Flea bites are small, red and round, explains Healthline. They do not increase in size like mosquito bites, and they often occur in groups of three or four, arranged in a straight line. Common sites for flea bites include the ankles, legs, armpits, breasts and groin.
Flea bites are typically very itchy and the skin around them may become sore or painful, according to Healthline. People sometimes develop rashes near the bite site, and those who itch excessively may find their flea bites becoming infected. Signs of a skin infection include white-topped blisters and a rash; anyone with these symptoms should see a doctor. Flea bites typically go away on their own, and people are advised to use anti-itch creams and antihistamine medications to keep the itching under control while the bites heal.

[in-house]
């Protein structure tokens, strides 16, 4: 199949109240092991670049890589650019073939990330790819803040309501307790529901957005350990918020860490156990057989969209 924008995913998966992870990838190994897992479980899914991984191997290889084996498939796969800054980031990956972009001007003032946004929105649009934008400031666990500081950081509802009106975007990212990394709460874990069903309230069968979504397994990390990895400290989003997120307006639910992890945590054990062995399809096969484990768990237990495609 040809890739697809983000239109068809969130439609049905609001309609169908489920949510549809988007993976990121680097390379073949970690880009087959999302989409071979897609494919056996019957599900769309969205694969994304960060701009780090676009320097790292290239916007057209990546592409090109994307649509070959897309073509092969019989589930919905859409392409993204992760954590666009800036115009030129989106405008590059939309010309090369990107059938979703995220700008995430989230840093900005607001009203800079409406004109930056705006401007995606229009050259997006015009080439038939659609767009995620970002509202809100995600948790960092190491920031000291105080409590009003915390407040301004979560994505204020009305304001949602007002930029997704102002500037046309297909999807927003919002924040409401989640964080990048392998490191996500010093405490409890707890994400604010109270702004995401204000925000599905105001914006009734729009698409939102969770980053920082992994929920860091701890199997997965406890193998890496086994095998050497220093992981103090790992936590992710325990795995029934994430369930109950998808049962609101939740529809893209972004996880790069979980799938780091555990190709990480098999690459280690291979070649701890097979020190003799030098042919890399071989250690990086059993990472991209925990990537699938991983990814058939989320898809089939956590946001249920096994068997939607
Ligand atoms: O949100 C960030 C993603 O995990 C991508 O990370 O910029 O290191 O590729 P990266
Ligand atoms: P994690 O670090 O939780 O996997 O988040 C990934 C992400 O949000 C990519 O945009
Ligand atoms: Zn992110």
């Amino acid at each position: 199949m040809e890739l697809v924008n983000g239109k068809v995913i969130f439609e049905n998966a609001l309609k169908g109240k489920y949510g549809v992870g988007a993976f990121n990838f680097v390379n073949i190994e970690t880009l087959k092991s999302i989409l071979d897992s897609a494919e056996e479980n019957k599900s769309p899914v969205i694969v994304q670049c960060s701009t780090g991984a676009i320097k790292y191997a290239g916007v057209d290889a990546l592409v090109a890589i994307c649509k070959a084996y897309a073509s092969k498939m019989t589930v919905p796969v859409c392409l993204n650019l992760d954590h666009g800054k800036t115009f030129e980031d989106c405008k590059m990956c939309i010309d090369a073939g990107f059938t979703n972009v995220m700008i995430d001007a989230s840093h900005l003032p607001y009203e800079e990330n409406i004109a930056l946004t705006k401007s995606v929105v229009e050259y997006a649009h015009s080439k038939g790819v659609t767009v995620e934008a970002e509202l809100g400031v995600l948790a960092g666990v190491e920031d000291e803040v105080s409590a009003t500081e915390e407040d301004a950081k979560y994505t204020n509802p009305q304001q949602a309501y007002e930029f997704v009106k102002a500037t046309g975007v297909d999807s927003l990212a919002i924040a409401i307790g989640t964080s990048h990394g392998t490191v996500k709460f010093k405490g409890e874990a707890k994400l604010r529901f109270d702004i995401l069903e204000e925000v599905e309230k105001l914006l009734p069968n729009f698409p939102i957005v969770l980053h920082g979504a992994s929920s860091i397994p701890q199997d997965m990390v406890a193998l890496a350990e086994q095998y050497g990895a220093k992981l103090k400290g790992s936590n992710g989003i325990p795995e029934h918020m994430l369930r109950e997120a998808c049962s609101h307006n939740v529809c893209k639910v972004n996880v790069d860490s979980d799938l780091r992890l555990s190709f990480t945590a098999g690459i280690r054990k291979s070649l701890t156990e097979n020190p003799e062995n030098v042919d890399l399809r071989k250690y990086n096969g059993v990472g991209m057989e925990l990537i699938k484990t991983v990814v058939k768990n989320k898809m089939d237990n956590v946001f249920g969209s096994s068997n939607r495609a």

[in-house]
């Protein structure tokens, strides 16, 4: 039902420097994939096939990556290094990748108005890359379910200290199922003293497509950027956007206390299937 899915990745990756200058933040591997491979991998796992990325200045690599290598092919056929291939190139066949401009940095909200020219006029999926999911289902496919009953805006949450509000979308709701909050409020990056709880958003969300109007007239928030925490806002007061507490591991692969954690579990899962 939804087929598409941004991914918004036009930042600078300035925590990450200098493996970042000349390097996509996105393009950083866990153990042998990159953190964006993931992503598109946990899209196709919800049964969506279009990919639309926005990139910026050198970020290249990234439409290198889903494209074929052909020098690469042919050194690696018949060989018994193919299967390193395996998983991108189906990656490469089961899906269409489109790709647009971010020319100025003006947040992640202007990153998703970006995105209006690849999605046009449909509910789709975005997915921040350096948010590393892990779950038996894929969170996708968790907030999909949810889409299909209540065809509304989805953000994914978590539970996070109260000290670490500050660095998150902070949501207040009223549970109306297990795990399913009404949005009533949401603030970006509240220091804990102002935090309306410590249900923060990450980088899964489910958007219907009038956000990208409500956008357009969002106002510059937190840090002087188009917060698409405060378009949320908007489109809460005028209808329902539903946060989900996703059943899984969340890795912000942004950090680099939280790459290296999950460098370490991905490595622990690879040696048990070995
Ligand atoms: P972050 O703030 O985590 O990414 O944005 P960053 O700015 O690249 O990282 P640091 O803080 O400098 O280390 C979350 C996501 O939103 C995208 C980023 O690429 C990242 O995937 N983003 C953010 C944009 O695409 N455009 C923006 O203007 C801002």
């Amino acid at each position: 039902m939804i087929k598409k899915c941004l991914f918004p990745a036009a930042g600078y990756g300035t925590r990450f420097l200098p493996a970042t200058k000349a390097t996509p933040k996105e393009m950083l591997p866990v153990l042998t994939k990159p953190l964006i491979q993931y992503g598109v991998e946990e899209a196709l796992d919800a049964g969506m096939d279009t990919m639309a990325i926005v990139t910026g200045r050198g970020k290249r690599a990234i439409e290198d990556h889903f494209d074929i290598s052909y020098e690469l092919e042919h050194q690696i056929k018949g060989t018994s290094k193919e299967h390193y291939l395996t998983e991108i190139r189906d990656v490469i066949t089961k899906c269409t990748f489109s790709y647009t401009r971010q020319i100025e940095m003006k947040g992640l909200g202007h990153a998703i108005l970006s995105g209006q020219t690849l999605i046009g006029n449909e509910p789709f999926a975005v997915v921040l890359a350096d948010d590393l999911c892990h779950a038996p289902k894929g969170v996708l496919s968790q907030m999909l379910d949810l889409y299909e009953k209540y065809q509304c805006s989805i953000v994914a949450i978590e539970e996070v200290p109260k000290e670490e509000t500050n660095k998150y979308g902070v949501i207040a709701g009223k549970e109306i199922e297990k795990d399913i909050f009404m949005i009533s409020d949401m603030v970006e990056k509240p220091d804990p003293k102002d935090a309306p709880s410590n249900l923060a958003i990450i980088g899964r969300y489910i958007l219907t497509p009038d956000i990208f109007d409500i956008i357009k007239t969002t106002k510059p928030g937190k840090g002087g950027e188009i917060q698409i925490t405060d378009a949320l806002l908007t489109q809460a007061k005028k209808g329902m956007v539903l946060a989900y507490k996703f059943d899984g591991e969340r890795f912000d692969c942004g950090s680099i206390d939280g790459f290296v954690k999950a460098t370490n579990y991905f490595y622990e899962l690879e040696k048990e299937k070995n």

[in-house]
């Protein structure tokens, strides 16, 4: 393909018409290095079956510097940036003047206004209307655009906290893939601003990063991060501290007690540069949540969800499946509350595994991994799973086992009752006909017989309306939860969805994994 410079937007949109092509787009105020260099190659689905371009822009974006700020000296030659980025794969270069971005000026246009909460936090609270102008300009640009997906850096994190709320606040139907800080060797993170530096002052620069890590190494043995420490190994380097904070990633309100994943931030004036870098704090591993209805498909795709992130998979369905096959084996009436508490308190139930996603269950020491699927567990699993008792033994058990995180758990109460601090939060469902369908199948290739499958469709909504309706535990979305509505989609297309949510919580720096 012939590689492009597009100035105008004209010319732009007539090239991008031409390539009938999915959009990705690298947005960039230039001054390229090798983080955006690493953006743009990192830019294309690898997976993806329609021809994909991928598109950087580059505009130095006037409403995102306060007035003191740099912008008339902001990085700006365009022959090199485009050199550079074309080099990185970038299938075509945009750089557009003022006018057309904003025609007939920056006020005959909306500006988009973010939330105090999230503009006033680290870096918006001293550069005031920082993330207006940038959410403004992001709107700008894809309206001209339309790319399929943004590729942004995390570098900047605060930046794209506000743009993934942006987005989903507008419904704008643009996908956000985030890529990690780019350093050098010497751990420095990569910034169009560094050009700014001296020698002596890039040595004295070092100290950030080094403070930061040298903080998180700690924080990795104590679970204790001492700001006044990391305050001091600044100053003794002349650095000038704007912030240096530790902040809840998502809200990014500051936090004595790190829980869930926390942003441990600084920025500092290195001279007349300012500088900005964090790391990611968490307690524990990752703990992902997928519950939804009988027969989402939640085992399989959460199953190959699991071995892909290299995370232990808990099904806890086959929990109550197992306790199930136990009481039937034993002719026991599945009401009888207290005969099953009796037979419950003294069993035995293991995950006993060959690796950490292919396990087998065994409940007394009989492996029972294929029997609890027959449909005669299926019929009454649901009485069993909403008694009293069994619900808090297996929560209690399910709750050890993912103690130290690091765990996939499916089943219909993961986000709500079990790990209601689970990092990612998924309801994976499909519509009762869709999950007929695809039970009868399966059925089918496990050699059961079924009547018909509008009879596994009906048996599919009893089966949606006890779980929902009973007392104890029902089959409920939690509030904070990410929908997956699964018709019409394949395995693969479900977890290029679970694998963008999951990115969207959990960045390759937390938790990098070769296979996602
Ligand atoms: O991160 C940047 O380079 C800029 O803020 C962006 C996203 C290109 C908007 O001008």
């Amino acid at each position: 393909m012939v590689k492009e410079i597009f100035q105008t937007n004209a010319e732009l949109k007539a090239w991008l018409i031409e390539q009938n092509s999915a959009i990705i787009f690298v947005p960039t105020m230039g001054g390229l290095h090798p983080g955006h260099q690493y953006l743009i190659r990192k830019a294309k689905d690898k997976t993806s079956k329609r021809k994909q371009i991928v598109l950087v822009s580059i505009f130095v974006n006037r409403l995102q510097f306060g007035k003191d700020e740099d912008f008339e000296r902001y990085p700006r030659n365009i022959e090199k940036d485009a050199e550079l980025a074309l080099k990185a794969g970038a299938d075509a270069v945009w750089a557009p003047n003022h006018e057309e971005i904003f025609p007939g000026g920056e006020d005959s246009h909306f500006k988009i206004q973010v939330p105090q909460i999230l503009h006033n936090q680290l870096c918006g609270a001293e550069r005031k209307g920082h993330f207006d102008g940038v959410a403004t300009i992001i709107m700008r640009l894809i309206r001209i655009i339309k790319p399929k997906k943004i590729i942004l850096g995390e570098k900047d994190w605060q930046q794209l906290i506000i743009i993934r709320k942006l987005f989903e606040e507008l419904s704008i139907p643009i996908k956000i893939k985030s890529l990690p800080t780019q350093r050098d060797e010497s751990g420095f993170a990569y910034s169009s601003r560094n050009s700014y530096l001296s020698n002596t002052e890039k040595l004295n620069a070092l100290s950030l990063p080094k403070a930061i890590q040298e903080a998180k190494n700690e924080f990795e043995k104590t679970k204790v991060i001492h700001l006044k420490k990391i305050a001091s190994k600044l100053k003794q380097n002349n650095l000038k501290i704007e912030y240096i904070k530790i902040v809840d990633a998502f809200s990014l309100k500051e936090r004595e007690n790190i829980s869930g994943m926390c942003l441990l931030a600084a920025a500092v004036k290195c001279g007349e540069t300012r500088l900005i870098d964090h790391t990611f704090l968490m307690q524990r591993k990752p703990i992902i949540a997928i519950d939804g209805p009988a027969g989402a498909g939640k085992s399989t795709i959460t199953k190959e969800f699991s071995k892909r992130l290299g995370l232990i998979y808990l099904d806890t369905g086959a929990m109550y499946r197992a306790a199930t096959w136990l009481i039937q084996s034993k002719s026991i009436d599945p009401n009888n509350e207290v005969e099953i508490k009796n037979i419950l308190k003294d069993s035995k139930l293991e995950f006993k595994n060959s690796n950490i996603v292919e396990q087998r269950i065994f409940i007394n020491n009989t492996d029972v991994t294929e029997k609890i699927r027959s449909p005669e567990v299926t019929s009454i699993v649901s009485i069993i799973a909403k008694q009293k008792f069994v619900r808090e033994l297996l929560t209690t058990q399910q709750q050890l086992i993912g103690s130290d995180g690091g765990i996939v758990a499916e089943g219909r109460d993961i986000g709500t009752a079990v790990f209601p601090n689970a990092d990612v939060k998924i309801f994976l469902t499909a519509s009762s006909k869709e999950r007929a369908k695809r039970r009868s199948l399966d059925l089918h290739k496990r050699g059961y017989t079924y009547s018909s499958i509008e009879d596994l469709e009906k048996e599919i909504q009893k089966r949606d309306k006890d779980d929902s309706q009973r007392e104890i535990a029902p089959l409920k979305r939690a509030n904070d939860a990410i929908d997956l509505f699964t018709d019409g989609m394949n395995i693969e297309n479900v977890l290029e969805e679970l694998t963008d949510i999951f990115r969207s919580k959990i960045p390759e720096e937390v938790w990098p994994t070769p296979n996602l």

To prevent flea bites from recurring, people must rid their homes and pets of fleas, notes Healthline. If a do-it-yourself home flea treatment does not work, call a licensed exterminator to apply pesticides to kill the fleas. Pulling back the fur at the base of an infested pet's neck often allows the owner to spot fleas, which are about the size of a pen tip and black in color. Treating the pet for fleas is also essential for avoiding future flea bites.